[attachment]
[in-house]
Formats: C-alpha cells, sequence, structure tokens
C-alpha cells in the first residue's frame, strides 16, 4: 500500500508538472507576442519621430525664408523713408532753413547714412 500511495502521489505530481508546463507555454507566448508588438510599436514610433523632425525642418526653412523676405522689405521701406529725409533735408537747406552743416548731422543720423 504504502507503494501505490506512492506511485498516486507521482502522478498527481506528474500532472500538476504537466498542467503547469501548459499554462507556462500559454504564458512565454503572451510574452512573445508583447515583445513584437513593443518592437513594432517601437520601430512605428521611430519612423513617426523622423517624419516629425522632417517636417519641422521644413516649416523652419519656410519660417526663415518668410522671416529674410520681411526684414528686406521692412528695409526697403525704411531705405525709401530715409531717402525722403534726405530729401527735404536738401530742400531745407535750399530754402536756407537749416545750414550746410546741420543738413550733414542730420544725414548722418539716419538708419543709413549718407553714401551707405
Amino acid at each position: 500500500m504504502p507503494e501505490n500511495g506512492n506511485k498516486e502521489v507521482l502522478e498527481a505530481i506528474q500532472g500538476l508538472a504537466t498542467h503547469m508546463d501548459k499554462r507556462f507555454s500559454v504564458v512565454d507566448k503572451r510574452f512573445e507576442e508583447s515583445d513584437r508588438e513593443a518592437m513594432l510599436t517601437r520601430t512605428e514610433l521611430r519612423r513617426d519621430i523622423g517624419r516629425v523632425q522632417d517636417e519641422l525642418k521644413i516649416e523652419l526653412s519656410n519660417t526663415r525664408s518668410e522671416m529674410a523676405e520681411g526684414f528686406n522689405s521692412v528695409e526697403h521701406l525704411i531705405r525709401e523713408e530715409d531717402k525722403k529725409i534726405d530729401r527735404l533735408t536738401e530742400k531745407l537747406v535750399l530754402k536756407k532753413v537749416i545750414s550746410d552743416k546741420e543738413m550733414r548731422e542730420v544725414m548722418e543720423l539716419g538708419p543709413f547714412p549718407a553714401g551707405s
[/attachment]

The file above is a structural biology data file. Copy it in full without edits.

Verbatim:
[in-house]
Formats: C-alpha cells, sequence, structure tokens
C-alpha cells in the first residue's frame, strides 16, 4: 500500500508538472507576442519621430525664408523713408532753413547714412 500511495502521489505530481508546463507555454507566448508588438510599436514610433523632425525642418526653412523676405522689405521701406529725409533735408537747406552743416548731422543720423 504504502507503494501505490506512492506511485498516486507521482502522478498527481506528474500532472500538476504537466498542467503547469501548459499554462507556462500559454504564458512565454503572451510574452512573445508583447515583445513584437513593443518592437513594432517601437520601430512605428521611430519612423513617426523622423517624419516629425522632417517636417519641422521644413516649416523652419519656410519660417526663415518668410522671416529674410520681411526684414528686406521692412528695409526697403525704411531705405525709401530715409531717402525722403534726405530729401527735404536738401530742400531745407535750399530754402536756407537749416545750414550746410546741420543738413550733414542730420544725414548722418539716419538708419543709413549718407553714401551707405
Amino acid at each position: 500500500m504504502p507503494e501505490n500511495g506512492n506511485k498516486e502521489v507521482l502522478e498527481a505530481i506528474q500532472g500538476l508538472a504537466t498542467h503547469m508546463d501548459k499554462r507556462f507555454s500559454v504564458v512565454d507566448k503572451r510574452f512573445e507576442e508583447s515583445d513584437r508588438e513593443a518592437m513594432l510599436t517601437r520601430t512605428e514610433l521611430r519612423r513617426d519621430i523622423g517624419r516629425v523632425q522632417d517636417e519641422l525642418k521644413i516649416e523652419l526653412s519656410n519660417t526663415r525664408s518668410e522671416m529674410a523676405e520681411g526684414f528686406n522689405s521692412v528695409e526697403h521701406l525704411i531705405r525709401e523713408e530715409d531717402k525722403k529725409i534726405d530729401r527735404l533735408t536738401e530742400k531745407l537747406v535750399l530754402k536756407k532753413v537749416i545750414s550746410d552743416k546741420e543738413m550733414r548731422e542730420v544725414m548722418e543720423l539716419g538708419p543709413f547714412p549718407a553714401g551707405s